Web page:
Personal email would be the most important service to get under your own control, and it's the hardest of all problems to solve.
... a lead time of months, with daily notifications in the final month? But he's willing to go with other cloud services?
As for the total abandoment of google products, it seems petulant. 'I won't do Android, I'll do Cyanogen instead!'?
GMail is excellent at search and spam filtering, everything else is just a standard e-mail service. The tutorial points out how you can at least try and match the level of spam filtering with the community based Pyzor.
I wrote about how I use Google-alternatives here:
An addendum to that, since the article mentioned Music and OwnCloud: I use Subsonic to stream my music collection, the Android app is very nice in how it caches so I always feel like I have full access to my complete collection without getting huge mobile data bills; I don't think OwnCloud's music app can match Subsonic quite yet.
* We’re reworking the Music app this summer, see http://kabum.github.io/2013/06/20/GSoC-First-report/
* There is a stable News app to read RSS feeds: http://algorithmsforthekitchen.com/blog/?p=580
Wow, my Gmail calendar is the one thing I can't see doing without. View from anywhere, seeing my team members schedule, adding invites to each other's calendars. It's pretty much my task (or reminder) list as well.
If anyone has any questions about privacy on Photographer.io or any other general questions then I'd be happy to answer. You can also email them over to firstname.lastname@example.org if you prefer.
(Yes, I'm being glib, but with a point - there are real downsides to moving away from services like Google that have industrial-strength cloud services behind them. Just because you can move to other things or self-host to improve privacy doesn't mean there aren't major tradeoffs.)
We need a single, all in one solution for all the basic things: email, search, video, photos, social networking, calendar, sync and maps. Have I forgotten anything? Another essential app is a Tor-like browser with strong privacy support.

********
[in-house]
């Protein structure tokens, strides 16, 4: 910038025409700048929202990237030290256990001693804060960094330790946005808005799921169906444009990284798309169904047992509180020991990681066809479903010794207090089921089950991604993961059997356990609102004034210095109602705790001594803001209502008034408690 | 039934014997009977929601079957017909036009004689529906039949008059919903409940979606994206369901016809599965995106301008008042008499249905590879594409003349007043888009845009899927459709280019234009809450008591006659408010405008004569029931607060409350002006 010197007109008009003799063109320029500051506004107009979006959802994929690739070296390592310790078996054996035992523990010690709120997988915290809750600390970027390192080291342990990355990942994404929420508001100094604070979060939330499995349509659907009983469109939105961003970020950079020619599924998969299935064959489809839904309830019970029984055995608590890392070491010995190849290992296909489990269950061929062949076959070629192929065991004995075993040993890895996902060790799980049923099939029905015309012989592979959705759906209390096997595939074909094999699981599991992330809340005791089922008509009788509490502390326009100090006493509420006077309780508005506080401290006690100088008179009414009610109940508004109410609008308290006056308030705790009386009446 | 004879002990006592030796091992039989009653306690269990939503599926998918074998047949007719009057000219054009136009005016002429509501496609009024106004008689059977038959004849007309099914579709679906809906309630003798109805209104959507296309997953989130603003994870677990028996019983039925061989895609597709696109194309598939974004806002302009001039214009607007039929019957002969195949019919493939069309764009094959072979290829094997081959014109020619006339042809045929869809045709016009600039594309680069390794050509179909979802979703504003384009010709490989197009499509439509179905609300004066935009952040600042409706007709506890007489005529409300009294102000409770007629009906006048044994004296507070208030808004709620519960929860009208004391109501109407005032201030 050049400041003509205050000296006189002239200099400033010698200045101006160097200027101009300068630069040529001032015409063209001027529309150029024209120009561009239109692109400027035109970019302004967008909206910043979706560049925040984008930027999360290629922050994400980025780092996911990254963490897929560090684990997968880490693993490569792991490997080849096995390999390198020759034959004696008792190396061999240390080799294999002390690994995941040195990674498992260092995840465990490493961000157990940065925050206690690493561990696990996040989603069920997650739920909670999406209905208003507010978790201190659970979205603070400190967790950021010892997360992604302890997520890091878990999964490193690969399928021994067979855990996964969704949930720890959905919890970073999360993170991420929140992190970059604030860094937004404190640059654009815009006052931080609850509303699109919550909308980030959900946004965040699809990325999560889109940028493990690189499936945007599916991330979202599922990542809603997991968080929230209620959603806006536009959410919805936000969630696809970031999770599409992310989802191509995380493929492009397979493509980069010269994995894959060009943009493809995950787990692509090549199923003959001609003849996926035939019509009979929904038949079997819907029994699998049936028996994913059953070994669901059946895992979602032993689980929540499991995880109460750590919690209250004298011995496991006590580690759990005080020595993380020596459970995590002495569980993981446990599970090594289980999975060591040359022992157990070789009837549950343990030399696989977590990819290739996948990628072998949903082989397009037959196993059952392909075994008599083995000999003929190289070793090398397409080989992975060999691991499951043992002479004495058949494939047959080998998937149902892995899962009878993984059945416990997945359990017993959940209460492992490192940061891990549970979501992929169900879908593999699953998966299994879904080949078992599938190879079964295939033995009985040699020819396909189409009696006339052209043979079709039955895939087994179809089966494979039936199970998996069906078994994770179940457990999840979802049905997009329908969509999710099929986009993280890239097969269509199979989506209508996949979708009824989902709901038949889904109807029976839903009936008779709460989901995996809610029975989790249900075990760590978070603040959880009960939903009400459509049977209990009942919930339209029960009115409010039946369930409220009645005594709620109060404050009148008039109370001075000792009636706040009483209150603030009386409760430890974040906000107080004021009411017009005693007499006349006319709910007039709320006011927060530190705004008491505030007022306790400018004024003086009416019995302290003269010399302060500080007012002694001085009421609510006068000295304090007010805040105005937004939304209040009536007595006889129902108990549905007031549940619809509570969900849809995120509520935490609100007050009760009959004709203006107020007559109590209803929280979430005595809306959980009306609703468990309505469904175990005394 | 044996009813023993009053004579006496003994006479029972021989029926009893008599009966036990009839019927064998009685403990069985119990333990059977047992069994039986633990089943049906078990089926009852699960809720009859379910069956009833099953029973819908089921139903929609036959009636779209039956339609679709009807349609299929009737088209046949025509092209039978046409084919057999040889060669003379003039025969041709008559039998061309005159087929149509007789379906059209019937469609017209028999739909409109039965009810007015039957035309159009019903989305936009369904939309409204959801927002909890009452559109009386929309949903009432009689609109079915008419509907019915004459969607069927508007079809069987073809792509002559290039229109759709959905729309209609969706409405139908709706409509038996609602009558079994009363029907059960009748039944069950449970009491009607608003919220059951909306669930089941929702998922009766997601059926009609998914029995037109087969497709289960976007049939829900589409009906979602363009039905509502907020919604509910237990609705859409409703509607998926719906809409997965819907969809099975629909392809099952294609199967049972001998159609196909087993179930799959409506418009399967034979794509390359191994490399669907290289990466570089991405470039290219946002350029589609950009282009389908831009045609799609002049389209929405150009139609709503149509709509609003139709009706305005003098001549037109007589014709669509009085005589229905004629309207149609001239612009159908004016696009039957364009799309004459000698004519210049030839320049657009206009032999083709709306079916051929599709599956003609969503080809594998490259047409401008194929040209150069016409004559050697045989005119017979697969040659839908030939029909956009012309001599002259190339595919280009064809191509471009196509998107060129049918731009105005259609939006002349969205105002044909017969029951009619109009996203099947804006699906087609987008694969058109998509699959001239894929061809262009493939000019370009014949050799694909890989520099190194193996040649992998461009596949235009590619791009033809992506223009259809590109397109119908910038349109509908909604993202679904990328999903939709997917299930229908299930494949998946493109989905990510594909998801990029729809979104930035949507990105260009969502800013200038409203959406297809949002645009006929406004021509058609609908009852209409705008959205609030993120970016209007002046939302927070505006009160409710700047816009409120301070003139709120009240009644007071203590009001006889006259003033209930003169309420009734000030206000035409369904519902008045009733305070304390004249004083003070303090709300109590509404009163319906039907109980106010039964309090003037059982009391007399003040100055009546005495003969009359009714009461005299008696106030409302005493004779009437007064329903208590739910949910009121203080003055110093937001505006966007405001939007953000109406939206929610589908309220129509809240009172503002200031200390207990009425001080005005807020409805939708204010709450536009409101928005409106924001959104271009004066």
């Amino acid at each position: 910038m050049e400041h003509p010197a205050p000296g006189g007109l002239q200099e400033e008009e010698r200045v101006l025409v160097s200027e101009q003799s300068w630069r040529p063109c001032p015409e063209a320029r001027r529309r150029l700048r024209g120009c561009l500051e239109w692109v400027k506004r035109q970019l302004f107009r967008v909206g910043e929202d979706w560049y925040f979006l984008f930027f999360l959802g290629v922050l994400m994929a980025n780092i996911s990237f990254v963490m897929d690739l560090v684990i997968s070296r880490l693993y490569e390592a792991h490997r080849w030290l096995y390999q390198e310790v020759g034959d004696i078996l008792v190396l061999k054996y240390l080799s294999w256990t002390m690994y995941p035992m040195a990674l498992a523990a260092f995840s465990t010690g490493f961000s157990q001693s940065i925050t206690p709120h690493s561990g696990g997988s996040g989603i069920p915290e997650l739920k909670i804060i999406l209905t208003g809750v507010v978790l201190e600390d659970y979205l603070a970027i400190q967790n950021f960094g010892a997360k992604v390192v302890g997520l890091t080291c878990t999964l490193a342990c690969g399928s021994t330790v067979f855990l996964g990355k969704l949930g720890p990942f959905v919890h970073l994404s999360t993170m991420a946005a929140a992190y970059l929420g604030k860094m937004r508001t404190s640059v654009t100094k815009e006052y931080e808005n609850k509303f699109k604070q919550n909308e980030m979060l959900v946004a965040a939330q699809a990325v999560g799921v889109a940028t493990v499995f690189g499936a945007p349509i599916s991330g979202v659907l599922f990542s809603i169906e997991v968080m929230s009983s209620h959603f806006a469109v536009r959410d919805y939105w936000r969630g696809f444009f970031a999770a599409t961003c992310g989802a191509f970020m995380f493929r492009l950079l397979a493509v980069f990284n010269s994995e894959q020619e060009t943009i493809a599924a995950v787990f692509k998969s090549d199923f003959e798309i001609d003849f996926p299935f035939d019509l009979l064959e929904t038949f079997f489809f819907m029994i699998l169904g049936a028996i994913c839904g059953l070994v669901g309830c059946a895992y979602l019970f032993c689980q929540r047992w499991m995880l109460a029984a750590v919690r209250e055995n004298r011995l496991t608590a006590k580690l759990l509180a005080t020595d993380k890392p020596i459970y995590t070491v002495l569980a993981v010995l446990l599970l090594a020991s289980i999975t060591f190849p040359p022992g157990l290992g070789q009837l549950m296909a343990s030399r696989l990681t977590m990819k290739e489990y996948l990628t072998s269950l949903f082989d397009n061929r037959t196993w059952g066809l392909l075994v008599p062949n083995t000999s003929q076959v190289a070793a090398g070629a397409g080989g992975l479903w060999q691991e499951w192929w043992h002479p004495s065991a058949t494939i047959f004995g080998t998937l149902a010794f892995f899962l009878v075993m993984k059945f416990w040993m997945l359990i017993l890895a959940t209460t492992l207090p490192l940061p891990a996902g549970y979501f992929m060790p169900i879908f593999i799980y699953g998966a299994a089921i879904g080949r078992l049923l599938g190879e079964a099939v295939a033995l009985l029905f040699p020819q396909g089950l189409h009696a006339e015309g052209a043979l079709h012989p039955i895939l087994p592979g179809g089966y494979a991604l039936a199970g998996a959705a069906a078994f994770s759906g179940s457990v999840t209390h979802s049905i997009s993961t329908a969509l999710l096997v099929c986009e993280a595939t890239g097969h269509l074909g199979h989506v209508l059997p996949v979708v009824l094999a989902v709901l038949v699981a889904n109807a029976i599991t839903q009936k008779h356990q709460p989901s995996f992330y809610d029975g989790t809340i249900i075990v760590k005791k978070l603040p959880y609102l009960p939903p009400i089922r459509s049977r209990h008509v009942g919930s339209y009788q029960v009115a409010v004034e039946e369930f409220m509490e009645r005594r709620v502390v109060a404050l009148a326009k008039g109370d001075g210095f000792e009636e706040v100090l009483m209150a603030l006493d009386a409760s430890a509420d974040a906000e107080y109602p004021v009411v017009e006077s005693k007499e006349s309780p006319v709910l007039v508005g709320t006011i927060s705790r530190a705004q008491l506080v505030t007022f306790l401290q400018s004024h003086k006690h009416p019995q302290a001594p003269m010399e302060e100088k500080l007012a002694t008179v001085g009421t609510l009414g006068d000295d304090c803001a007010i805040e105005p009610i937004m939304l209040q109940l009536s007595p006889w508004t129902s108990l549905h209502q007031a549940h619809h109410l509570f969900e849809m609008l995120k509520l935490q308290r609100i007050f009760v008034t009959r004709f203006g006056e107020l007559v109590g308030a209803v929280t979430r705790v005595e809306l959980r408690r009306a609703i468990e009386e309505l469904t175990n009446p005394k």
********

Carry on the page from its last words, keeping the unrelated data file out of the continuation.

All of this needs to be bundled in a private cloud app capable of handling from one person to a group with thousands of people, like, for example, a university.
We need to be able to own our own data, to have access to our logs and to be the only party who has access to our logs. This whole thing needs to be open source and thoroughly tested.
Last year I moved back to a paper diary and a mechanical pencil. It is considerably more flexible, readable and editable. I hit several brick walls with computer based calendars particularly with having to add complex events like "every third Friday but not the 25th because I'm on holiday then".
Free form is sometimes better than structure.
Its like going from a relational database to a document store.
For example, if you want to be reminded every third Friday of the month, except on 19th of July because you're on holiday, you can write:
OMIT 19 July MSG Holiday
REM Fri 15 SKIP MSG My Event
$ remind -s6 test.rem
2013/07/19 * * * * Holiday
2013/08/16 * * * * My Event
2013/09/20 * * * * My Event
2013/10/18 * * * * My Event
2013/11/15 * * * * My Event
2013/12/20 * * * * My Event
Plus I have to have a network connection and log into a UNIX box for it which I can't do whilst I'm on the phone as it's stuck to my head at the time.
I'd rather have neither than any that aren't trustworthy.
A paper calendar and pencil simply doesn't scale if you need to share & sync calendar events with a team or group of people. Or simply want to keep your phone's datebook in sync with the one in your email client, etc.
It scales fine. In fact it scaled for hundreds of years before electronic calendars appeared. They mobilized two world wars with pens, paper and typewriters.
Synchronisation is not an issue if you have one single source of truth.
It seems your argument against a digital calendar holds for all the things you're seeking a non-Google replacement for. In light of that, do we really need email or blogs, or federated IM, for that matter? Write a letter instead.
It's a weird combination of laziness and an unwillingness to use other tools (email, issue tracking, typing). If they just typed up an agenda (heck, Confluence has a template ready) we could probably wrap up the whole thing while I'm goofing around on HN.
Having to go through an EA/PA to schedule meetings is one of the best ways of exchanging money for time, plus you end up having one person who never makes you cringe, unless you start worrying that they're giving notice because they're starting their own company or moving across the country.